In Paris’ 1st arrondissement, just across the road from the Chanel flagship store lies the storied atelier of Alice Cadolle, the last of the custom corsetières. Custom made lingerie may be the ultimate hidden luxury and for the finest, women go to Cadolle. A family-run business now into its sixth generation, their story started in 1889 when Herminie Cadolle displayed her revolutionary brassiere at the Great Exposition beneath the Eiffel Tower and opened a shop in Paris selling two-piece underwear, the upper part of which was the soutiens gorge. Since then, Maison Alice Cadolle has outfitted a diverse clientele that includes monarchs, socialites, movie stars, dancers at the Crazy Horse cabaret and once, even fashioned a metal bra for Mata Hari. Now in the hands of 34-year-old Patricia Cadolle, while she grew up “in the workshop after school, playing with the seamstresses, hiding among fabrics rolls or designing lingerie for my dolls”, she only became aware of her family’s rich history when they celebrated their 120th anniversary three years ago: “I had heard the story of Herminie since I was born, it was normal and nothing special for me. But for the anniversary of the company, we pulled out the photographs of the Cadolle women before me: Poupie (her mother), Alice, Marguerite, Marie and Herminie. I then realised I had Cadolle blood in my personality. What strikes me the most now is the determination of each Cadolle woman, none of them have given up – they faced many crises, many changes in the habits of society. They were strong and devoted to their customers. It gives you strength, as if they would all look at you: you better do well!”
"Lingerie will always be about romantic extravagance and seduction"
Patricia dispels any notion of globalisation when it comes to lingerie, “Different cultures lead to different behaviours and ways of seduction. French women wear beautiful lingerie not just for special occasions but as an everyday piece.” And while she tends to the ready-to-wear side of the business, Poupie continues to look after their bespoke service, receiving her international coterie of clients in their salmon-coloured salon, adorned with Napoleon III sofas and lush velvet drapes. There is a conspicuous richness to the experience of having a bra made at Cadolle: using exquisite materials and beautiful craftsmanship and old fashion personal attention, the process takes three fittings over a six-week period resulting in undergarments cut to a customer’s exact measurements and needs. In fact, working in such intimate circumstances with their clients sees Poupie acting equal parts psychiatrist and couturier. Patricia agrees, “You enter in your customer‘s world: the perception she has of herself. You realise then every woman is different from one to another, and there are no general answers. But attention, time and expertise will lead to satisfaction. When I attend her appointments, I realise she knows not only her customer by heart, but she really takes wonderful care of them. My mother is a really amazing woman, full of love.” No order, it would seem, is too exacting for Cadolle; Patricia recounting with awe one particular occasion when her mother dyed a nightdress eight different shades of red, only to see it worn by Monica Bellucci on a movie poster some months later.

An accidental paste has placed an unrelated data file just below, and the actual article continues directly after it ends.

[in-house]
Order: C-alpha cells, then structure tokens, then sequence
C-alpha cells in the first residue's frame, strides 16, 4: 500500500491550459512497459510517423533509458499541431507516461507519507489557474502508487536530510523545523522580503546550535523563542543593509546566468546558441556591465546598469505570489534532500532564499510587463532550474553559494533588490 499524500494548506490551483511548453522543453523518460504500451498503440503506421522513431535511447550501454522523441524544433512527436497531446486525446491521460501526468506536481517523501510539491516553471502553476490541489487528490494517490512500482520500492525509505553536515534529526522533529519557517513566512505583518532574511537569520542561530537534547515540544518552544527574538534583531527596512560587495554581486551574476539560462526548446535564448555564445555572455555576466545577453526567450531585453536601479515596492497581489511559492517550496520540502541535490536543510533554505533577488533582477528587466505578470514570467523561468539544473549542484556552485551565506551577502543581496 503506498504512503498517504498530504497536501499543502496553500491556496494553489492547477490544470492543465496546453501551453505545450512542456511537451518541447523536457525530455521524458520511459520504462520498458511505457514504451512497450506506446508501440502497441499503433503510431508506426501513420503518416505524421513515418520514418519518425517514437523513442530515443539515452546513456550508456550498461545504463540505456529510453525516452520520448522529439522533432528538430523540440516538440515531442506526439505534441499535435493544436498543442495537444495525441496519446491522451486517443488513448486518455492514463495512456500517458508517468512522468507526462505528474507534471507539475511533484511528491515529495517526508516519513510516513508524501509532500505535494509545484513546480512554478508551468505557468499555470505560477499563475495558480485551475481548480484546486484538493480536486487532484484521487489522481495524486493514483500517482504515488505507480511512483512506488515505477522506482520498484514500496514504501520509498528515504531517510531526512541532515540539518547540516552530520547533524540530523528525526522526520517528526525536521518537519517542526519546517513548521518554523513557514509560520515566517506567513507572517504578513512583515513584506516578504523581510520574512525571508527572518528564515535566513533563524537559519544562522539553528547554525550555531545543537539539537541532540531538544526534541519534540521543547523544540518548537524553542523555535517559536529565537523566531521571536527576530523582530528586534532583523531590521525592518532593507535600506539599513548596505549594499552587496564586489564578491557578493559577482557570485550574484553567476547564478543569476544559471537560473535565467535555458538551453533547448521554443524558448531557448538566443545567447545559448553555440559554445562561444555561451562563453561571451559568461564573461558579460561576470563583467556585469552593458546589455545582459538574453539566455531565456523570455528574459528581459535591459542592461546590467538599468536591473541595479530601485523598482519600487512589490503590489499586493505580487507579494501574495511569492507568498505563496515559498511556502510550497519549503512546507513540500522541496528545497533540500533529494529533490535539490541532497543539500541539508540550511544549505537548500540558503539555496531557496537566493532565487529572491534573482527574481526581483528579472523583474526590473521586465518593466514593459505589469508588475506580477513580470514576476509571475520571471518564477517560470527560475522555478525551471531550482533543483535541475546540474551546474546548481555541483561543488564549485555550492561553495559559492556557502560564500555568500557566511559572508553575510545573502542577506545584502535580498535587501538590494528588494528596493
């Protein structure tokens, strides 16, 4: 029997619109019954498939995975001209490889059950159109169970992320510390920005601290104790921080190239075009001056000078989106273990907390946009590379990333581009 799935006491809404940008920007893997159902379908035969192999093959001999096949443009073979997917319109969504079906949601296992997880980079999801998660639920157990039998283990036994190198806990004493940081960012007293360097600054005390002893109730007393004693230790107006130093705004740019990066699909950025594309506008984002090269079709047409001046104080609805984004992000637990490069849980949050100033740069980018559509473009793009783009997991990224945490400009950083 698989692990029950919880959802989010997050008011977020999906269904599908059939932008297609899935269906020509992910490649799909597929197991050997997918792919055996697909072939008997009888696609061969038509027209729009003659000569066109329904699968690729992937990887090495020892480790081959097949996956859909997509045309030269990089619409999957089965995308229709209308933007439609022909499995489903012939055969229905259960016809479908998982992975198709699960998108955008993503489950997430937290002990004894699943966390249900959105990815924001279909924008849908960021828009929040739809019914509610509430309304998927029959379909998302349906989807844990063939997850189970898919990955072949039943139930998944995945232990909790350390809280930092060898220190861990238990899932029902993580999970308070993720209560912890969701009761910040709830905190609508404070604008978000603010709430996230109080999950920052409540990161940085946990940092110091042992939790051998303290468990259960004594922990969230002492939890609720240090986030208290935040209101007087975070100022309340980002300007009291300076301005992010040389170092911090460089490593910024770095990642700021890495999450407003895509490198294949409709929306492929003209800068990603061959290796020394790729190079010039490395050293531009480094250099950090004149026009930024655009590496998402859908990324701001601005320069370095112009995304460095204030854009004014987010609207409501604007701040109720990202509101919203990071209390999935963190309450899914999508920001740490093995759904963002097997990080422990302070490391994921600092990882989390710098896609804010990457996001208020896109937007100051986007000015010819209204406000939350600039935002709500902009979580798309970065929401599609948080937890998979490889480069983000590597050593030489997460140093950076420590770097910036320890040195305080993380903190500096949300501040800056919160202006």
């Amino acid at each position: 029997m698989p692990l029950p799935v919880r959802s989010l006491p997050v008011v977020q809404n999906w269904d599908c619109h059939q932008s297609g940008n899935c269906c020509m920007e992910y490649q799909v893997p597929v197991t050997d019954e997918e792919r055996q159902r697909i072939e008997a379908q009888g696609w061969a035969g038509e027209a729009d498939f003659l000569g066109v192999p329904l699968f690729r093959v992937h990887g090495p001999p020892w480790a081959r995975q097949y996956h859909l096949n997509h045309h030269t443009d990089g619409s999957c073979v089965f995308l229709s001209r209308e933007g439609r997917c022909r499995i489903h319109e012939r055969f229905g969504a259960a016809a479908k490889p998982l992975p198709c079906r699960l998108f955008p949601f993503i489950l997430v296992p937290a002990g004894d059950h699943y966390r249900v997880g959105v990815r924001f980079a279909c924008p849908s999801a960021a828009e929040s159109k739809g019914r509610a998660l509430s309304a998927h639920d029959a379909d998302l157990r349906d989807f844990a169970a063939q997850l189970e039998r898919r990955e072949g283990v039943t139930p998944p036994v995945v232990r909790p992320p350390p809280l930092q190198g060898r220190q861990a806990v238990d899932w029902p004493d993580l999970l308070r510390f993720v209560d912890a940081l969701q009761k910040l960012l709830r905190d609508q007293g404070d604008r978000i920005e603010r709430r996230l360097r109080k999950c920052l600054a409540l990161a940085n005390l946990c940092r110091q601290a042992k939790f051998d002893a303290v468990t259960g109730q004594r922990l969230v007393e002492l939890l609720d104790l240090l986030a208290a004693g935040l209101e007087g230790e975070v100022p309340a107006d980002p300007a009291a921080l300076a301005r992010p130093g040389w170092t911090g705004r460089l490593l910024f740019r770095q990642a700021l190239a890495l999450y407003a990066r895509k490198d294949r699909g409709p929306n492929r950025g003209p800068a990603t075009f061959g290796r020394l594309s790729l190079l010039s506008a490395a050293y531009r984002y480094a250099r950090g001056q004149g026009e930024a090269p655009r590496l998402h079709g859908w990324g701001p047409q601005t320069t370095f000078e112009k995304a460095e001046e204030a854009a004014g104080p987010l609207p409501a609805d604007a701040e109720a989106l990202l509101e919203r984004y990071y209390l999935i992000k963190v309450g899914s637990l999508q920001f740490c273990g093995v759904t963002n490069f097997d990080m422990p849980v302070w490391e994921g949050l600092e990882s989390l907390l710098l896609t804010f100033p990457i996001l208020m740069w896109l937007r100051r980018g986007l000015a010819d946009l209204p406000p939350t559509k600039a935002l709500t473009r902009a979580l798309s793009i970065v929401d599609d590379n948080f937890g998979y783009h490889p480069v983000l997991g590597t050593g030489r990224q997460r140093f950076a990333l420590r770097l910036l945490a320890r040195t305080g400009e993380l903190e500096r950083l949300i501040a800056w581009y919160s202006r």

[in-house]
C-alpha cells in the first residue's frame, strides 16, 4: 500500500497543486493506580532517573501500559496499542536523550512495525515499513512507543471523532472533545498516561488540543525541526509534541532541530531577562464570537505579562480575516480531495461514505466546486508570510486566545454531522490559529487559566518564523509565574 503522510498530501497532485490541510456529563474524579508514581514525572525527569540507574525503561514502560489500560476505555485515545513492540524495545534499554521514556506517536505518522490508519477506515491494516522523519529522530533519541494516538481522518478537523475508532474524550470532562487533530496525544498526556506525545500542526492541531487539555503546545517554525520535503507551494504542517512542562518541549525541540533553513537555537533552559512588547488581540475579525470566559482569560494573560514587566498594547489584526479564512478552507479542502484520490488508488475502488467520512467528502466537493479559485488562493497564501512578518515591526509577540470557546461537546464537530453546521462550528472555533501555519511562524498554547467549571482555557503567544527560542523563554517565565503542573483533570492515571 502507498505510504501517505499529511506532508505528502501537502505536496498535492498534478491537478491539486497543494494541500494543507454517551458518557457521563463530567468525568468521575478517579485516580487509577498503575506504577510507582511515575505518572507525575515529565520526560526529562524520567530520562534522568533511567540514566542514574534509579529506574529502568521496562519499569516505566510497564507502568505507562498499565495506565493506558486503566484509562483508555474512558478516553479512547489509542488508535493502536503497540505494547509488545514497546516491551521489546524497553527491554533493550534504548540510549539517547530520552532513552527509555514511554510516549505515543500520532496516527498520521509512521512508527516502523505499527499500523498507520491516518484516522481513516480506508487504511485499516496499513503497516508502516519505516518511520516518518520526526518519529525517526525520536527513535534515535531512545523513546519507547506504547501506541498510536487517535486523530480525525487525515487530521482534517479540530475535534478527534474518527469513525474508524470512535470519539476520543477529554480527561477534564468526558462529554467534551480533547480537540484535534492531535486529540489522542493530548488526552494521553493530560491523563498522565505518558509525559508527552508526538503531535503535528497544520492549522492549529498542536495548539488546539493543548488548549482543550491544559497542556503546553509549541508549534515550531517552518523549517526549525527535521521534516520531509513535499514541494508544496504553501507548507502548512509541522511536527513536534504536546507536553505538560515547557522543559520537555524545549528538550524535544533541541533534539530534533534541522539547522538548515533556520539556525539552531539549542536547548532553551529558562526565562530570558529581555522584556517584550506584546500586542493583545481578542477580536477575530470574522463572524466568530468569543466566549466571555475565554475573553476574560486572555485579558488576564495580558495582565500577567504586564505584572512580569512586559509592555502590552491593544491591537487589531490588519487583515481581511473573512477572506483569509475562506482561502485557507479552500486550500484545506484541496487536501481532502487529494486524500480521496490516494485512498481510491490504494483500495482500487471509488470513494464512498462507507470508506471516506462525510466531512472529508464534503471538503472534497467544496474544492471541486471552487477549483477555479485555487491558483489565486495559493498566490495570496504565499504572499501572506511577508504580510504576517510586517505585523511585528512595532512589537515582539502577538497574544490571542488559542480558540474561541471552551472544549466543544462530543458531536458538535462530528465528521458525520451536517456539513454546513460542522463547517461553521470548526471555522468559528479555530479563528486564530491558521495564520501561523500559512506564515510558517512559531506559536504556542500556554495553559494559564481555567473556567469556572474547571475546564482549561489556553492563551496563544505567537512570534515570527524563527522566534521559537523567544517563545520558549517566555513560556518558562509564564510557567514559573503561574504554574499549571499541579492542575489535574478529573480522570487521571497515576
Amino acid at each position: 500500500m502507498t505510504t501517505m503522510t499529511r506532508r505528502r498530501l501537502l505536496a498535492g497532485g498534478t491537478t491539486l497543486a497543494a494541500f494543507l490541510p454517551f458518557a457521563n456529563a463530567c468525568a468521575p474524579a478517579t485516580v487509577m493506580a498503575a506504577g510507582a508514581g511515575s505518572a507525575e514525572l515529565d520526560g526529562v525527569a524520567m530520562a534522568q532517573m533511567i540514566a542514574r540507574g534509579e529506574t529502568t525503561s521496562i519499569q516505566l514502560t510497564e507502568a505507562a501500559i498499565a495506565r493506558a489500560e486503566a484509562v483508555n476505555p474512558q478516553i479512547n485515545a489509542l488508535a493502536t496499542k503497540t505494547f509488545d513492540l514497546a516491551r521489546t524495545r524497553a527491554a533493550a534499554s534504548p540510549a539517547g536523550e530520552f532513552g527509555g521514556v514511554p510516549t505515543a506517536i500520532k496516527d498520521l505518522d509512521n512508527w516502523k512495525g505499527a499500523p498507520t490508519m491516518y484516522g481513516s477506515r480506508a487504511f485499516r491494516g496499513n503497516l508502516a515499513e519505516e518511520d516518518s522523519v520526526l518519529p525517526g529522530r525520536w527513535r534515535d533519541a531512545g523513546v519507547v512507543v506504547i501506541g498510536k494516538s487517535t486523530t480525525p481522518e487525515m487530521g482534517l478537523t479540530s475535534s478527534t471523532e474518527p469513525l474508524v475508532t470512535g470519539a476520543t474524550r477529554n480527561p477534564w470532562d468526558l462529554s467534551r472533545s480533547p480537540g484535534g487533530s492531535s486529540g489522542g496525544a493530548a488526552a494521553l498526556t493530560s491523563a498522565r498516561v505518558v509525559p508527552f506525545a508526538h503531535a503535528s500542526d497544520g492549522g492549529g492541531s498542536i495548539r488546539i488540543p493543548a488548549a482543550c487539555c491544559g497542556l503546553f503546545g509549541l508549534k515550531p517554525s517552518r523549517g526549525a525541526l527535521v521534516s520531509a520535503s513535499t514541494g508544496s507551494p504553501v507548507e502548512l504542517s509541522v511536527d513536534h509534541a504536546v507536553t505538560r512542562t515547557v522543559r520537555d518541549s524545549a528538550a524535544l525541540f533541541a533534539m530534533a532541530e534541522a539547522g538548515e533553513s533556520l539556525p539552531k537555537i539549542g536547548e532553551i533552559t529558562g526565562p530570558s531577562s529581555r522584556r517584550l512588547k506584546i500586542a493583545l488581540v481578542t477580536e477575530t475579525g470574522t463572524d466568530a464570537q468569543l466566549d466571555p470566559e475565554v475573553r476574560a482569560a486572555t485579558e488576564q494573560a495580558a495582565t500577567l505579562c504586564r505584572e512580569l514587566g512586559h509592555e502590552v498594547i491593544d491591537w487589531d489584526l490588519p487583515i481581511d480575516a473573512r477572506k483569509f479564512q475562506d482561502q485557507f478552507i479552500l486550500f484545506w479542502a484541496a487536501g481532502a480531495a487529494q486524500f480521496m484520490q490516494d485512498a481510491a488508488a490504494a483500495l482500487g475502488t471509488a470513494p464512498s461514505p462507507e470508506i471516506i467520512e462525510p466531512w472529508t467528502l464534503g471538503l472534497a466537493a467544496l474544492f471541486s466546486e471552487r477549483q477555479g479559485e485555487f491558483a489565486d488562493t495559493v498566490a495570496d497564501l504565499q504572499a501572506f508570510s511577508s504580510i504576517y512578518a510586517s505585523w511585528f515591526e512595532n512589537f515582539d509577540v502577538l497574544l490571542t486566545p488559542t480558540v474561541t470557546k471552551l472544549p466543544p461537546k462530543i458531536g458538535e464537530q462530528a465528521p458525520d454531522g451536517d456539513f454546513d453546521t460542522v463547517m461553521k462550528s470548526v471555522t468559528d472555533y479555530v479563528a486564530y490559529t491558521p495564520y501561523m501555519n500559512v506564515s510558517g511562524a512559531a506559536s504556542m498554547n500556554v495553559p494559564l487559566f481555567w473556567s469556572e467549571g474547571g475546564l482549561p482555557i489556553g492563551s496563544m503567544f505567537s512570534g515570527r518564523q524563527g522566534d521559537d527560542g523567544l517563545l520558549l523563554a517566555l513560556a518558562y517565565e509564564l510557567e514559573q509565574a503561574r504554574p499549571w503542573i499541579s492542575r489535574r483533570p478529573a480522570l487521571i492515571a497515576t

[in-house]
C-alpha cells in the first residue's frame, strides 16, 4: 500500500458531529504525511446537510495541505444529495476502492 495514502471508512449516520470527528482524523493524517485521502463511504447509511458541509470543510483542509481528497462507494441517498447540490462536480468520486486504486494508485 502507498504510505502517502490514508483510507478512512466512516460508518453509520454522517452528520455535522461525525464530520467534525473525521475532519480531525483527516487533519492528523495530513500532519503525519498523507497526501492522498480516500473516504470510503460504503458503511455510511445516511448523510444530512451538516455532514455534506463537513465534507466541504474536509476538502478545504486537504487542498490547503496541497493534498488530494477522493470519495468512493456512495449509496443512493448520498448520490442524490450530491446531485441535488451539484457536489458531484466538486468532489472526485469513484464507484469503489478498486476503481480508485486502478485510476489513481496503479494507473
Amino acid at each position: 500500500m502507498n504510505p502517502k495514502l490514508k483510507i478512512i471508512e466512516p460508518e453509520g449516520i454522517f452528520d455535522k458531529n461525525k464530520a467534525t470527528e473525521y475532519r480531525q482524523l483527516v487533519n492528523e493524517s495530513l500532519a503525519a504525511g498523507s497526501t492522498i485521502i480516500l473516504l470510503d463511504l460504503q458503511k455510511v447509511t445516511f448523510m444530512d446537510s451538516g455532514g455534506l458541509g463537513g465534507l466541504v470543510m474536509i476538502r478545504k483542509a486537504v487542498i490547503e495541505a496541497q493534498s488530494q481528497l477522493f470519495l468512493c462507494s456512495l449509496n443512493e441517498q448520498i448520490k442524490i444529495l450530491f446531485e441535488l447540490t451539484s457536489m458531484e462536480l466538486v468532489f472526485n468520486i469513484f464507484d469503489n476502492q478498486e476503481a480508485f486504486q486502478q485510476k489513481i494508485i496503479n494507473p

Testament to Cadolle’s recession-proof status is the fact that lingerie will always be about romantic extravagance and seduction. Says Patricia, “That’s the special thing about our business: lingerie is linked to women and love. Women will always want to seduce, men will always want to offer proof of love. Custom made lingerie is like jewellery or a wedding dress: a special moment in one’s life, that will stay forever.”
Text by Kin Woo